Supreme Court Justice: Judicial reform ‘fatal blow’ to democracy

Justice Yariv Levin countered that Hayut was behaving like a “political party” who was “inciting protestors.”

By World Israel News Staff

Justice Minister Yariv Levin’s judicial reform will deliver a “crushing blow” to judiciary and will be “fatal” for democracy,  Supreme Court Chief Justice Esther Hayut warned on Thursday.

“Israel will soon mark 75 years of independence as a Jewish and democratic state. Unfortunately, if the people who invented this plan have their way, the 75th year will be remembered as the year in which Israel’s democracy suffered a fatal blow,” Hayut said at an annual legal convention.

“This is an unbridled attack on the judicial system, as if it were an enemy that must be attacked and suppressed,” she went on.

She dismissed the new government’s claim that they were acting  according to a majority who elected them, saying, “Anyone who claims this gives them an ‘open check’ to do as they please is exploiting the name of democracy.”

According to Hayut, a court’s autonomy is crucial in ensuring that “the rule of the majority does not turn into the tyranny of the majority,” especially in matters of human rights.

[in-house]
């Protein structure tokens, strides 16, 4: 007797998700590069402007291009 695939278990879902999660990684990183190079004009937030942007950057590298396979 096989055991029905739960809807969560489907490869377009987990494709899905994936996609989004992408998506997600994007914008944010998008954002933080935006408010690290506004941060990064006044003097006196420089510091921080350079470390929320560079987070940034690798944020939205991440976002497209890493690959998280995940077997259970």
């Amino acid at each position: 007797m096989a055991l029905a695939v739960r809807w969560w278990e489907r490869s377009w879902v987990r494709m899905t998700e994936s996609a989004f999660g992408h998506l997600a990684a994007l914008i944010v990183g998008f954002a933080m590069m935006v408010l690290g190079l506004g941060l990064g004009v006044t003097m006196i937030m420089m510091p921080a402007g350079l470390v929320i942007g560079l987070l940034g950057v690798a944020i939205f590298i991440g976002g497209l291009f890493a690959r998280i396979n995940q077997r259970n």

According to Hayut, Levin’s proposed reforms would limit protect individual rights, especially the “override clause,” which would allow the Knesset to re-legislate laws that the Supreme Court had struck down, pending a 61-MK majority.

Read  Drop in turnout for 21st weekend of anti-government protests

“The planned override clause allows the Knesset, with the support of the government, to enact laws that would harm these rights without hindrance. Therefore, whoever thinks that the override clause ‘overrides’ the court is wrong,” she claimed.

“In fact, it is about overriding the human rights of each and every individual in Israeli society.”

Justice Minister Yariv Levin in response said Hayut was behaving like a “political party,” and accused her of trying to “set the streets on fire.”

Levin went on to say that the reform would protect minorities, saying “democracy is not the tyranny of the minority, imposing its values on the majority through its control of the legal system. The rule of the judge is the opposite of a reformed democracy.”